Cybercrooks Deliver Trouble
With Spam Filters Working Overtime, Security Experts See No Letup in '07
By Brian Krebs
washingtonpost.com staff writer
Wednesday, December 27, 2006; D01
It was the year of computing dangerously, and next year could be worse.
That is the assessment of computer security experts, who said 2006 was
marked by an unprecedented spike in junk e-mail and more sophisticated
Internet attacks by cybercrooks.
Few believe 2007 will be any brighter for consumers, who already are
struggling to avoid the clever scams they encounter while banking,
shopping or just surfing online. Experts say online criminals are
growing smarter about hiding personal data they have stolen on the
Internet and are using new methods for attacking computers that are
harder to detect.
"Criminals have gone from trying to hit as many machines as possible
to focusing on techniques that allow them to remain undetected on
infected machines longer," said Vincent Weafer, director of security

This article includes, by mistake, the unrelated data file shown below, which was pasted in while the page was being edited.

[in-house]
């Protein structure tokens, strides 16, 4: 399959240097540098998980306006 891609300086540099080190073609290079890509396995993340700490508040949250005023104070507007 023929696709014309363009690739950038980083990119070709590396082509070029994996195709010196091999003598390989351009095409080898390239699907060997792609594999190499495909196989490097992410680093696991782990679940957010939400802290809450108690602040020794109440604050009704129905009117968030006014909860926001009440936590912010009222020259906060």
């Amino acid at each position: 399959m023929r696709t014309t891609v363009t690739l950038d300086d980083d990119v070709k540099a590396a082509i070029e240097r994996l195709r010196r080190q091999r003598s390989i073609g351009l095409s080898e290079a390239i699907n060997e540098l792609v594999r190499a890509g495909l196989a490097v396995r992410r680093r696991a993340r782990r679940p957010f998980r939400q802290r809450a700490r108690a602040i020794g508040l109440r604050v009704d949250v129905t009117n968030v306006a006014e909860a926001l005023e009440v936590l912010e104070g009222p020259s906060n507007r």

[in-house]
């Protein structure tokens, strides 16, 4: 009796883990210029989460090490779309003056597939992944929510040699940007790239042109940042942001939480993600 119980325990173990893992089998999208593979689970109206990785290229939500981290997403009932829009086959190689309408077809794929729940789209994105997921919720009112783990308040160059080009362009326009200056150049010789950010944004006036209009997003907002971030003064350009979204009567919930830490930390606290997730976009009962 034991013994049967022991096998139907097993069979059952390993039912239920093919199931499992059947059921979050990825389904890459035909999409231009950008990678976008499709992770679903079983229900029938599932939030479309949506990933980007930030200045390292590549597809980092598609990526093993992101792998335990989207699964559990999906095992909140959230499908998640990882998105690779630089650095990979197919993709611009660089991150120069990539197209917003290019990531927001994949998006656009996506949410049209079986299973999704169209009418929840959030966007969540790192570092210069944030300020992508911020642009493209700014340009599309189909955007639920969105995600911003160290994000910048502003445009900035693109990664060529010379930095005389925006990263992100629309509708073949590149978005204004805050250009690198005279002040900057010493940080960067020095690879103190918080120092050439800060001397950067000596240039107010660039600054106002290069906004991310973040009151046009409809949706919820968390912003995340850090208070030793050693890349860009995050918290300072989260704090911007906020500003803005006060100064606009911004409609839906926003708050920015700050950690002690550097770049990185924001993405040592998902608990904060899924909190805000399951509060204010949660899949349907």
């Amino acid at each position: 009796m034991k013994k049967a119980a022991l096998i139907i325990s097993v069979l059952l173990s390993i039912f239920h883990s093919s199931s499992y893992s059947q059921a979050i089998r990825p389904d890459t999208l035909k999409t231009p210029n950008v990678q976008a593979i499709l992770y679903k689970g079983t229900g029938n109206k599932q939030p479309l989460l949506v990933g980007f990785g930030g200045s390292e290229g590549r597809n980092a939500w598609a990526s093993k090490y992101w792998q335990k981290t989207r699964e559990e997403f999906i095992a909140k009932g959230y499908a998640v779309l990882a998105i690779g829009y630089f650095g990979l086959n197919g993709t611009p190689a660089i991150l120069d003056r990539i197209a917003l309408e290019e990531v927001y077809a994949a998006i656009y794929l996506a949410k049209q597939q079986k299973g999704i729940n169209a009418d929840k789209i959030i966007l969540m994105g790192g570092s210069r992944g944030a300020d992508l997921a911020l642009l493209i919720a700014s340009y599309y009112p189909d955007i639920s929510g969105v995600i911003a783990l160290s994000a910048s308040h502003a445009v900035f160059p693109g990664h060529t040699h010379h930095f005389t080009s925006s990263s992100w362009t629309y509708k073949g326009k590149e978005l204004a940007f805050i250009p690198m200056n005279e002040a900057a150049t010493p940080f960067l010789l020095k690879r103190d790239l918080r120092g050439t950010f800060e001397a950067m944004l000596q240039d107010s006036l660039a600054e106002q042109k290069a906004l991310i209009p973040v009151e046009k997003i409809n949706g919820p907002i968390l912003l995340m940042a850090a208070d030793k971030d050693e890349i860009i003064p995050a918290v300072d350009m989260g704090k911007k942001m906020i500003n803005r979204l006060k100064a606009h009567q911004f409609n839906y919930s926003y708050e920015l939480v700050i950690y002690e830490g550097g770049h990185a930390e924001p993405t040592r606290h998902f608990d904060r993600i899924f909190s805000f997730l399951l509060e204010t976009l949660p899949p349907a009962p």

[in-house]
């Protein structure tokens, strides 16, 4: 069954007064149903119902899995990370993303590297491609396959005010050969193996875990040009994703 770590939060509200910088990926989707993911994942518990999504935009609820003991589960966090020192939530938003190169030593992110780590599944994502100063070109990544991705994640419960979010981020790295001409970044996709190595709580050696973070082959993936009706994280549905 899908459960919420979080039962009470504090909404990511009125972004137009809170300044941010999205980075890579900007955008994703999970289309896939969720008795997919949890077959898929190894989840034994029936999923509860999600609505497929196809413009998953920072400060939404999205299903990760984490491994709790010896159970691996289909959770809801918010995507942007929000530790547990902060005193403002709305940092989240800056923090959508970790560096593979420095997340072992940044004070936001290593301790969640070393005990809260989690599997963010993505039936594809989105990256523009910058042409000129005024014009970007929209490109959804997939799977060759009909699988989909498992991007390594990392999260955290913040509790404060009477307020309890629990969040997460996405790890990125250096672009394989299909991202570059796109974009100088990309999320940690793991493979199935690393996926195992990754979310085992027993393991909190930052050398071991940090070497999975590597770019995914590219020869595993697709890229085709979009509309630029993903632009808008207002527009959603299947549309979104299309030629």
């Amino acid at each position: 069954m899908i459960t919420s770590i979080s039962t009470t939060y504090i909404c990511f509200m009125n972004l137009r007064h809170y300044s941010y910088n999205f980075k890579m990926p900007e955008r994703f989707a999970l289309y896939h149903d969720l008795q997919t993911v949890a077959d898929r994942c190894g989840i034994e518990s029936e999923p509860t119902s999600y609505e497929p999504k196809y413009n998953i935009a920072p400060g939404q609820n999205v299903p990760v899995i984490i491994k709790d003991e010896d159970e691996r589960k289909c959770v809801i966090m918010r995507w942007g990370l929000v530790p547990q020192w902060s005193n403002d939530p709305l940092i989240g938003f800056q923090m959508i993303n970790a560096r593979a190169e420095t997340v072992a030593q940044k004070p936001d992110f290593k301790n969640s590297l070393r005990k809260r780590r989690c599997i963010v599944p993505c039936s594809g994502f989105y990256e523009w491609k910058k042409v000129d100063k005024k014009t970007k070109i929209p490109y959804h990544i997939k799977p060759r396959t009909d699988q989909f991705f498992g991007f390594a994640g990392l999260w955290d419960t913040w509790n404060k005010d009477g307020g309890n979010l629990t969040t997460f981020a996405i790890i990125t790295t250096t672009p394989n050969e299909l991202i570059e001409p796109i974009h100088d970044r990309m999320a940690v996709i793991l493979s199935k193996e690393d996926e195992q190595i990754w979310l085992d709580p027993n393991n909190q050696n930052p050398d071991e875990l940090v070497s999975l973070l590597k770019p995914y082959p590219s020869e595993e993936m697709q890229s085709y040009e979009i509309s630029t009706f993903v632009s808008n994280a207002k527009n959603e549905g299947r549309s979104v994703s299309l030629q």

response at Symantec, an Internet security firm in Cuptertino, Calif.
One of the best measures of the rise in cybercrime is junk e-mail, or
spam, because much of it is relayed by computers controlled by
Internet criminals, experts said. More than 90 percent of all e-mail
sent online in October was unsolicited junk mail, according to
Postini, an e-mail security firm in San Carlos, Calif. Spam volumes
monitored by Postini rose 73 percent in the past two months as
spammers began embedding their messages in images to evade junk e-mail
filters that search for particular words and phrases. In November,
Postini's spam filters, used by many large companies, blocked 22
billion junk-mail messages, up from about 12 billion in September.
The result is putting pressure on network administrators and corporate
technology departments, because junk mail laden with images typically
requires three times as much storage space and Internet bandwidth as a
text message, said Daniel Druker, Postini's vice president for